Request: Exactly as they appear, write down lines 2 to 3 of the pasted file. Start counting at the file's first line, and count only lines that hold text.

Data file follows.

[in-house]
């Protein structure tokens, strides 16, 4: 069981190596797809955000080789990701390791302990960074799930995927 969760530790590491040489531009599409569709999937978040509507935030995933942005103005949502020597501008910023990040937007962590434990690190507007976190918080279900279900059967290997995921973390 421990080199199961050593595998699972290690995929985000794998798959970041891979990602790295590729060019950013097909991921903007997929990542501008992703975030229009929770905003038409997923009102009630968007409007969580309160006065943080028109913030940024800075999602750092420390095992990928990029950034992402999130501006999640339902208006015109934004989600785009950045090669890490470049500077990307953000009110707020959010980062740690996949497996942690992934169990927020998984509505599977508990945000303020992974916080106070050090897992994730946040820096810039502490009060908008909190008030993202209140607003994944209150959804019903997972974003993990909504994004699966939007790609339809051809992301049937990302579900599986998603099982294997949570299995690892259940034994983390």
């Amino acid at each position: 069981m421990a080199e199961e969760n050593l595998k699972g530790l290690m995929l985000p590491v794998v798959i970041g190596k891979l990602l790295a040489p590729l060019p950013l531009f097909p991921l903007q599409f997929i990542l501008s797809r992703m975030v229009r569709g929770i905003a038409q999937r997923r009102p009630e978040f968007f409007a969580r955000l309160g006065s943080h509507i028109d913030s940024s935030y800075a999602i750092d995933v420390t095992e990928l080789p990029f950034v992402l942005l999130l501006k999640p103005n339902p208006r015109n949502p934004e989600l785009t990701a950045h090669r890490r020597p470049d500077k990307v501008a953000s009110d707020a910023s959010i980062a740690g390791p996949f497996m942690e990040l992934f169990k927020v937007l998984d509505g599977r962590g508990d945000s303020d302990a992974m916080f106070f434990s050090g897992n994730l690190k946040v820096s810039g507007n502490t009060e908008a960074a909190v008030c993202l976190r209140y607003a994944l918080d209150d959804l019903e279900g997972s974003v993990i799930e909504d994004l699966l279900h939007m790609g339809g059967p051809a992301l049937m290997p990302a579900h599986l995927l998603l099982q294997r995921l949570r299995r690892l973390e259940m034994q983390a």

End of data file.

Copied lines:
């Protein structure tokens, strides 16, 4: 069981190596797809955000080789990701390791302990960074799930995927 969760530790590491040489531009599409569709999937978040509507935030995933942005103005949502020597501008910023990040937007962590434990690190507007976190918080279900279900059967290997995921973390 421990080199199961050593595998699972290690995929985000794998798959970041891979990602790295590729060019950013097909991921903007997929990542501008992703975030229009929770905003038409997923009102009630968007409007969580309160006065943080028109913030940024800075999602750092420390095992990928990029950034992402999130501006999640339902208006015109934004989600785009950045090669890490470049500077990307953000009110707020959010980062740690996949497996942690992934169990927020998984509505599977508990945000303020992974916080106070050090897992994730946040820096810039502490009060908008909190008030993202209140607003994944209150959804019903997972974003993990909504994004699966939007790609339809051809992301049937990302579900599986998603099982294997949570299995690892259940034994983390």
């Amino acid at each position: 069981m421990a080199e199961e969760n050593l595998k699972g530790l290690m995929l985000p590491v794998v798959i970041g190596k891979l990602l790295a040489p590729l060019p950013l531009f097909p991921l903007q599409f997929i990542l501008s797809r992703m975030v229009r569709g929770i905003a038409q999937r997923r009102p009630e978040f968007f409007a969580r955000l309160g006065s943080h509507i028109d913030s940024s935030y800075a999602i750092d995933v420390t095992e990928l080789p990029f950034v992402l942005l999130l501006k999640p103005n339902p208006r015109n949502p934004e989600l785009t990701a950045h090669r890490r020597p470049d500077k990307v501008a953000s009110d707020a910023s959010i980062a740690g390791p996949f497996m942690e990040l992934f169990k927020v937007l998984d509505g599977r962590g508990d945000s303020d302990a992974m916080f106070f434990s050090g897992n994730l690190k946040v820096s810039g507007n502490t009060e908008a960074a909190v008030c993202l976190r209140y607003a994944l918080d209150d959804l019903e279900g997972s974003v993990i799930e909504d994004l699966l279900h939007m790609g339809g059967p051809a992301l049937m290997p990302a579900h599986l995927l998603l099982q294997r995921l949570r299995r690892l973390e259940m034994q983390a």